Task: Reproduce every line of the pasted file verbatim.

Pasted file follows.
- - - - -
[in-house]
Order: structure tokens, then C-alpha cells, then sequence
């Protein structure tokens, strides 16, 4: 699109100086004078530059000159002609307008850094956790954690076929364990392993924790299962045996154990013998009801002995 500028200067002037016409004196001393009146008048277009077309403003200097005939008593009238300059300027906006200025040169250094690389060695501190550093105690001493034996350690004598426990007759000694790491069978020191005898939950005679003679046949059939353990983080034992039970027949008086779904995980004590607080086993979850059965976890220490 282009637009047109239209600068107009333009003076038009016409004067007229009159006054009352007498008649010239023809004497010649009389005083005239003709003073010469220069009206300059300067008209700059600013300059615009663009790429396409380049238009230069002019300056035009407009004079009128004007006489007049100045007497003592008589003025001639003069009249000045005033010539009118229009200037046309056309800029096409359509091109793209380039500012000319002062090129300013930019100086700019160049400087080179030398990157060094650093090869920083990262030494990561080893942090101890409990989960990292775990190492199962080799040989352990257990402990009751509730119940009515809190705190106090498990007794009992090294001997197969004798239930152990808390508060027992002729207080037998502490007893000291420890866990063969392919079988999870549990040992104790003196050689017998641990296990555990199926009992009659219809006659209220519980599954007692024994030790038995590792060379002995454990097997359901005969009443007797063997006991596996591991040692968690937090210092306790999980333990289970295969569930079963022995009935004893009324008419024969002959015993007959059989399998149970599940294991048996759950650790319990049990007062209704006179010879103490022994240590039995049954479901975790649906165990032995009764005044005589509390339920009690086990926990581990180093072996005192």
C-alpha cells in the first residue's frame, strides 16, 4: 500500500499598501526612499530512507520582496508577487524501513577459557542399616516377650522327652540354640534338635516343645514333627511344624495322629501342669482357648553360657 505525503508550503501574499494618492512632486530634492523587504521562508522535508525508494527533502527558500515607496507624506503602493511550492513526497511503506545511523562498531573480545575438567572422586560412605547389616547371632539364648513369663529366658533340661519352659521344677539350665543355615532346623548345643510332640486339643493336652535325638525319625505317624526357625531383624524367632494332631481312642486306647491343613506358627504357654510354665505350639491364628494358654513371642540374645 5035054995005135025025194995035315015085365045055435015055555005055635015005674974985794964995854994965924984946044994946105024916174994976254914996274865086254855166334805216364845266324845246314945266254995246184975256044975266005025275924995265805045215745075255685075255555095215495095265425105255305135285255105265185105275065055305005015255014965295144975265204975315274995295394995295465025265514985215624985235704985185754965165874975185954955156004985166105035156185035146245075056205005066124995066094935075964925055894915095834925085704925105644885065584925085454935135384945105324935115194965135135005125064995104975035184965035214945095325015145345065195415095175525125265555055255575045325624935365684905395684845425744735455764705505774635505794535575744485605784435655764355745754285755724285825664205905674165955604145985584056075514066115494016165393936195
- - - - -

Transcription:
[in-house]
Order: structure tokens, then C-alpha cells, then sequence
């Protein structure tokens, strides 16, 4: 699109100086004078530059000159002609307008850094956790954690076929364990392993924790299962045996154990013998009801002995 500028200067002037016409004196001393009146008048277009077309403003200097005939008593009238300059300027906006200025040169250094690389060695501190550093105690001493034996350690004598426990007759000694790491069978020191005898939950005679003679046949059939353990983080034992039970027949008086779904995980004590607080086993979850059965976890220490 282009637009047109239209600068107009333009003076038009016409004067007229009159006054009352007498008649010239023809004497010649009389005083005239003709003073010469220069009206300059300067008209700059600013300059615009663009790429396409380049238009230069002019300056035009407009004079009128004007006489007049100045007497003592008589003025001639003069009249000045005033010539009118229009200037046309056309800029096409359509091109793209380039500012000319002062090129300013930019100086700019160049400087080179030398990157060094650093090869920083990262030494990561080893942090101890409990989960990292775990190492199962080799040989352990257990402990009751509730119940009515809190705190106090498990007794009992090294001997197969004798239930152990808390508060027992002729207080037998502490007893000291420890866990063969392919079988999870549990040992104790003196050689017998641990296990555990199926009992009659219809006659209220519980599954007692024994030790038995590792060379002995454990097997359901005969009443007797063997006991596996591991040692968690937090210092306790999980333990289970295969569930079963022995009935004893009324008419024969002959015993007959059989399998149970599940294991048996759950650790319990049990007062209704006179010879103490022994240590039995049954479901975790649906165990032995009764005044005589509390339920009690086990926990581990180093072996005192």
C-alpha cells in the first residue's frame, strides 16, 4: 500500500499598501526612499530512507520582496508577487524501513577459557542399616516377650522327652540354640534338635516343645514333627511344624495322629501342669482357648553360657 505525503508550503501574499494618492512632486530634492523587504521562508522535508525508494527533502527558500515607496507624506503602493511550492513526497511503506545511523562498531573480545575438567572422586560412605547389616547371632539364648513369663529366658533340661519352659521344677539350665543355615532346623548345643510332640486339643493336652535325638525319625505317624526357625531383624524367632494332631481312642486306647491343613506358627504357654510354665505350639491364628494358654513371642540374645 5035054995005135025025194995035315015085365045055435015055555005055635015005674974985794964995854994965924984946044994946105024916174994976254914996274865086254855166334805216364845266324845246314945266254995246184975256044975266005025275924995265805045215745075255685075255555095215495095265425105255305135285255105265185105275065055305005015255014965295144975265204975315274995295394995295465025265514985215624985235704985185754965165874975185954955156004985166105035156185035146245075056205005066124995066094935075964925055894915095834925085704925105644885065584925085454935135384945105324935115194965135135005125064995104975035184965035214945095325015145345065195415095175525125265555055255575045325624935365684905395684845425744735455764705505774635505794535575744485605784435655764355745754285755724285825664205905674165955604145985584056075514066115494016165393936195